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Masks to prevent allergies and infections

Posted Jun 13 2009 12:26am
Several patients have asked me about using masks to prevent allergies. Masks are a good idea. However, I could find nothing in any medical textbook or journals to help me recommend a good mask. This blog represents my researched answer.

1. Masks can effectively reduce the amount of allergens, airborne particles, and gaseous pollutants that people inhale. Masks are filters worn over the mouth and nose.

2. Different types of masks are sold publicly. Which mask should I consider buying? This depends on what you want to filter and how well you want to have the air filtered. Some good reading is at the Center for Disease Control's National Institute of Occupational Safety and Heath (NIOSH) website
http://www.cdc.gov/niosh/npptl/topics/respirators/, then select "Filtering Face pieces" orhttp://www.cdc.gov/niosh/npptl/topics/respirators/disp_part/. There are two parts to each mask's coding: the letter and the number. The letter refers to how resistant the mask will be to oil particles: N means none, R means somewhat, and P means strongly. The numbers mean what percentage of particles will be filtered: 95 means 95%, 99 means 99%, and 100 means 99.97%. The N95 are used by the CDC to prevent inhaling all bacteria, avian influenza, and recommended for personnel doing surgery. If you want to see a listing of disposable particulate respirators N95:
http://www.cdc.gov/niosh/npptl/topics/respirators/disp_part/n95list1.html%20.I. I did not find the 3M site to be helpful in learning about the different kinds of masks, although the site lists many different kinds of masks, all made by 3Mhttp://solutions.3m.com/wps/portal/3M/en_US/Health/Safety/Products/Catalog?PC_7_. 3M makes so many kinds of consumer products, that the listing get to be encyclopedic. Naturally, the more you want everything filtered out of the air, the greater the cost of the mask. I recommend minimum of N95 rating on your masks. Note some masks are sold without any rating, hence with no guarantee of filtering ability. Do NOT buy them. Many ads for stores do not list the filtering ability. Caveat emptor - Let the buyer beware. To see what N95 masks look like, google images "N95."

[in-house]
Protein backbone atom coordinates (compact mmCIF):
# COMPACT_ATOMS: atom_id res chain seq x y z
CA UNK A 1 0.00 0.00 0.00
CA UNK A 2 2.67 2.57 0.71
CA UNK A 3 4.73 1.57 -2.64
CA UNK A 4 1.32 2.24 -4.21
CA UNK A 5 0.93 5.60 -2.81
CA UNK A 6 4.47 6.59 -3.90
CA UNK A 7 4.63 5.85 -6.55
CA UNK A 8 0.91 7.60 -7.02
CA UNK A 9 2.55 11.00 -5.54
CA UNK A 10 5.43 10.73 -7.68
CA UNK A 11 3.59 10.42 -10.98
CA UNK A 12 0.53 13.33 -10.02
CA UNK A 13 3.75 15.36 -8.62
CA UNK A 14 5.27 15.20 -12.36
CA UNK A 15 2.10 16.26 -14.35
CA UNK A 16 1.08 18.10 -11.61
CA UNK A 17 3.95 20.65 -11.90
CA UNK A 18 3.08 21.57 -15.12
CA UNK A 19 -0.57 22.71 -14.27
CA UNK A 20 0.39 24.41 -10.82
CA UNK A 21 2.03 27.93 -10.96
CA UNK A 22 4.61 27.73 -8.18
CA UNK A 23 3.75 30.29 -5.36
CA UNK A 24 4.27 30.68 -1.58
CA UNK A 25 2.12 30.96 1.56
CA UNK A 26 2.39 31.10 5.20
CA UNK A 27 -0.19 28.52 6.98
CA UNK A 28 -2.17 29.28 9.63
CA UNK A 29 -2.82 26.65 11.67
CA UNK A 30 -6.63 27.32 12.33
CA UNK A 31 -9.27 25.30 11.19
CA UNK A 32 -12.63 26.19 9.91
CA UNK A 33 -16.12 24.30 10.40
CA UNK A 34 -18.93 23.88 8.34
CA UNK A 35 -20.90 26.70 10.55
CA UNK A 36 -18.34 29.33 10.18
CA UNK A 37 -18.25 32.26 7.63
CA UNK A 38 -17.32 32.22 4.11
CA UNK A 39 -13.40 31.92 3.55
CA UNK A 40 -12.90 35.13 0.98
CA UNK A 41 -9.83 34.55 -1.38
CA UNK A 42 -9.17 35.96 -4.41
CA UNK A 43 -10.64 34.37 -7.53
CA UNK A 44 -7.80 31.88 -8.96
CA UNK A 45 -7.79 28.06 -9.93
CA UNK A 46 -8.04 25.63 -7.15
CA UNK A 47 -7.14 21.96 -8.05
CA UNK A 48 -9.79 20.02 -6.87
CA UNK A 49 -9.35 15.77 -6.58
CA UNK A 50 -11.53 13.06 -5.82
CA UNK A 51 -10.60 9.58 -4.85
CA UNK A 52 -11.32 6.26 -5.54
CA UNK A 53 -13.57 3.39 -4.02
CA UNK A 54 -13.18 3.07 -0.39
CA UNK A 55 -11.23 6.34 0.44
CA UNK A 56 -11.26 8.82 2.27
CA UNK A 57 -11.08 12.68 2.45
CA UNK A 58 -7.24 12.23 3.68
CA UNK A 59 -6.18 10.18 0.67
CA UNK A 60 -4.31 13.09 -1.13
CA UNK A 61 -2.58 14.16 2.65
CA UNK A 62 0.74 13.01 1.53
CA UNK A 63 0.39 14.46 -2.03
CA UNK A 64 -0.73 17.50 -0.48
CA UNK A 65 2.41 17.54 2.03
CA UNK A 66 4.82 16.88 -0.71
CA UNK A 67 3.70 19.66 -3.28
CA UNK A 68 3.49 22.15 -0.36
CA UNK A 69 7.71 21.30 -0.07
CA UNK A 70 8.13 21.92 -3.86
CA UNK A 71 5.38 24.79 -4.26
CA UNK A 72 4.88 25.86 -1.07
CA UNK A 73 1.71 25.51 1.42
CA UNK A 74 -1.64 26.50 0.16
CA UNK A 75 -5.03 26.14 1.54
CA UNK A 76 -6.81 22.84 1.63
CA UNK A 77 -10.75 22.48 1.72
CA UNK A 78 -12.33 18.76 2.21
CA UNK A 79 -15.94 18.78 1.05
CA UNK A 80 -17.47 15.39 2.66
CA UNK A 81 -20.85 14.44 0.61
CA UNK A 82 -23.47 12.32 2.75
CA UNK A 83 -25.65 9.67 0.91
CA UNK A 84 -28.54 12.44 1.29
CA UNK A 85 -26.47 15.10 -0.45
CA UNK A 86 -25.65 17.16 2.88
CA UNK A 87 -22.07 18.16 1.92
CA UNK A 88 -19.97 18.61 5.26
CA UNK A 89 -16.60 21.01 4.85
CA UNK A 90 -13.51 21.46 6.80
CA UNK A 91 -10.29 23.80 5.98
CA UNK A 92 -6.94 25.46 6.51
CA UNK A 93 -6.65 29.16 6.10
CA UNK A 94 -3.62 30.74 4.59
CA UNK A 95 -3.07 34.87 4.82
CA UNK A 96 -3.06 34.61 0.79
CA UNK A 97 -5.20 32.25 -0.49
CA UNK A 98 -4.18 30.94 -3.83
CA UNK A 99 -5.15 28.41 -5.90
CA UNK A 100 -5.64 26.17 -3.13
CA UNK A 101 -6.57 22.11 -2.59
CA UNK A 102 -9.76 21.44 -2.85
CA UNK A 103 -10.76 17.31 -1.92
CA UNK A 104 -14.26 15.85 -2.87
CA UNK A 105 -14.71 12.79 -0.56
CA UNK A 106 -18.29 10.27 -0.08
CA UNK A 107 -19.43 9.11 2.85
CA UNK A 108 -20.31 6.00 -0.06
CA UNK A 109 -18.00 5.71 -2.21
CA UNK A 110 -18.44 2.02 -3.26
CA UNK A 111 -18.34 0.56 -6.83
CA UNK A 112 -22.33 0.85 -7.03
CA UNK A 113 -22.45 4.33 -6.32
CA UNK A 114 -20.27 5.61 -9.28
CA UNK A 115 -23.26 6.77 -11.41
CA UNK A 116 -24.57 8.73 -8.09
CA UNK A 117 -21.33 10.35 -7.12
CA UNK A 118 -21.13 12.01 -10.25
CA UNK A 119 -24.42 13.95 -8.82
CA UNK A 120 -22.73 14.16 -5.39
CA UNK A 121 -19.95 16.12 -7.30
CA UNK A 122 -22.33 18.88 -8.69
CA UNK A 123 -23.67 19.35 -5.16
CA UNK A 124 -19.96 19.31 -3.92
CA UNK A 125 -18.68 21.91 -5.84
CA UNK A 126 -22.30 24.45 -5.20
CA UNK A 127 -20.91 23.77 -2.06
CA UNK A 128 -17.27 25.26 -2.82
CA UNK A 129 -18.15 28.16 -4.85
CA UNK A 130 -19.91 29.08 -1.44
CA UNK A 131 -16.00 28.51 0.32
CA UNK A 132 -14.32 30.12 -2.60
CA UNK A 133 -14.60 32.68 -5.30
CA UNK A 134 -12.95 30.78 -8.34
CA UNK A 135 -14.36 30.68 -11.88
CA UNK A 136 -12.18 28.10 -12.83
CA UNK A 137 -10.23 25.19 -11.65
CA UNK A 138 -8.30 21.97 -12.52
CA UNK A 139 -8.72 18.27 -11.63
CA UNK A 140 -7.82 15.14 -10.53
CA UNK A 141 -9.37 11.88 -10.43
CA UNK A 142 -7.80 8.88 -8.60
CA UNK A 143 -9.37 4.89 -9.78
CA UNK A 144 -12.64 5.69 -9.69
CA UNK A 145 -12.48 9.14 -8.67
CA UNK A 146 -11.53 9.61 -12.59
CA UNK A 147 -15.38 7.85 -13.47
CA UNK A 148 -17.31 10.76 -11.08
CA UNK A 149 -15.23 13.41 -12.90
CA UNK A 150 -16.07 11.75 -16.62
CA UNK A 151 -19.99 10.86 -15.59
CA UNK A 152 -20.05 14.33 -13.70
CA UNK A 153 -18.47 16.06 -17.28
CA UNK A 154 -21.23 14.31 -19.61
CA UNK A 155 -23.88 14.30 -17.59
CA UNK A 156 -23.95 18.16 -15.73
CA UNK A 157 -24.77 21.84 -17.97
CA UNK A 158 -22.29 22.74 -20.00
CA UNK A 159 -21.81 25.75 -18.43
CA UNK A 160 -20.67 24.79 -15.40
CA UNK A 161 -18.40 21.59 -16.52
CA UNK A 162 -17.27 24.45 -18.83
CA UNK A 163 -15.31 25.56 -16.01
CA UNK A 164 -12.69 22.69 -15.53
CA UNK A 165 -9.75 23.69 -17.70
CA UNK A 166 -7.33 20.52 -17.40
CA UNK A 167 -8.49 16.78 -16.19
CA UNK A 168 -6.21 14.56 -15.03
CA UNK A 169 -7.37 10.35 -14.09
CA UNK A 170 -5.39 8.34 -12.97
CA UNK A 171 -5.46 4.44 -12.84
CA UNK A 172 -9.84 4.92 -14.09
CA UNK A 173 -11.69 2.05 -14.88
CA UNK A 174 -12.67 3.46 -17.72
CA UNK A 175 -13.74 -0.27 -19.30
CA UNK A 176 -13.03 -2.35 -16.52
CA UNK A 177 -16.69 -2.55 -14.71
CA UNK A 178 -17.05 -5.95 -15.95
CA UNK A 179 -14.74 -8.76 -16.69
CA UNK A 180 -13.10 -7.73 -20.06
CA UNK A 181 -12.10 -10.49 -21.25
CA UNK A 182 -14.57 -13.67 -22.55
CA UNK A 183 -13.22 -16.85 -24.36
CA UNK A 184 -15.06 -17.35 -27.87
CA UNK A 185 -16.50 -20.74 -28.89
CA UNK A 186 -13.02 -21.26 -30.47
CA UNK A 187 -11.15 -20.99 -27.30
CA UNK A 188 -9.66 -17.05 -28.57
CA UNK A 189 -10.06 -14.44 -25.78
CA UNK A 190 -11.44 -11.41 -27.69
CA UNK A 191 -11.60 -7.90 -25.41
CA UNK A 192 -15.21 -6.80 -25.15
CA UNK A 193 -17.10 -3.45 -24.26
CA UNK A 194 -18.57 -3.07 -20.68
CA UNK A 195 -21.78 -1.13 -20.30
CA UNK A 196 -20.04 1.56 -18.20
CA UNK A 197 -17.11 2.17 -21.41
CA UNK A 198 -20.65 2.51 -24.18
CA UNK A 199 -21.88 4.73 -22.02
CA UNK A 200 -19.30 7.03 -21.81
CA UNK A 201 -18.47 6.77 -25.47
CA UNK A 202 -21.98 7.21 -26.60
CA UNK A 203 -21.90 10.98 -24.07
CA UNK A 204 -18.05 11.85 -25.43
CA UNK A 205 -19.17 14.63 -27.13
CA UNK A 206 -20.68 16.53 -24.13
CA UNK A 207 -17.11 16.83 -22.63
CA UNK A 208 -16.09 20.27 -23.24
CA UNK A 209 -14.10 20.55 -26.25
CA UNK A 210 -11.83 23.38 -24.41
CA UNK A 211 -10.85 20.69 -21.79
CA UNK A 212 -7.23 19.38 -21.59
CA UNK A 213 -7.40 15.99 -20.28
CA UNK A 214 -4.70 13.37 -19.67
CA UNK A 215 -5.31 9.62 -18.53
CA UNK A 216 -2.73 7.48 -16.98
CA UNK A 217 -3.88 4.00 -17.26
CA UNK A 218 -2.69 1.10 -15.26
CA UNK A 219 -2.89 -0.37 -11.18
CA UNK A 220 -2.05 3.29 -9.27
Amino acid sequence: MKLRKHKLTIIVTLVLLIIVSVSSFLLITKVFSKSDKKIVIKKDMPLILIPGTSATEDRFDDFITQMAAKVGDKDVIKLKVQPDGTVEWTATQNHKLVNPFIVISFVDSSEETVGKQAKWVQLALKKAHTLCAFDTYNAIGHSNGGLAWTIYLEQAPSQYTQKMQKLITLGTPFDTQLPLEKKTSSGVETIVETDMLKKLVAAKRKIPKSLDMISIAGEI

3. Where can I buy masks? Masks can be purchased in some pharmacies, every hardware store, or on the Internet. After searching, this site had ahttp://www.allergybegone.com/facemasks1.htmlpretty good layout. I am not commenting on the prices. Some factors include: the reuse ability, number of masks, shipping costs, and degree of filtration.

4. Am I motivated to buy and use a qualified mask? I hope your answer is yes, and not because I own any stock in any of the manufacturers - I do not. Using a reusable N95, or higher rated, mask is simple, only mildly annoying, and very effective way to prevent symptoms.
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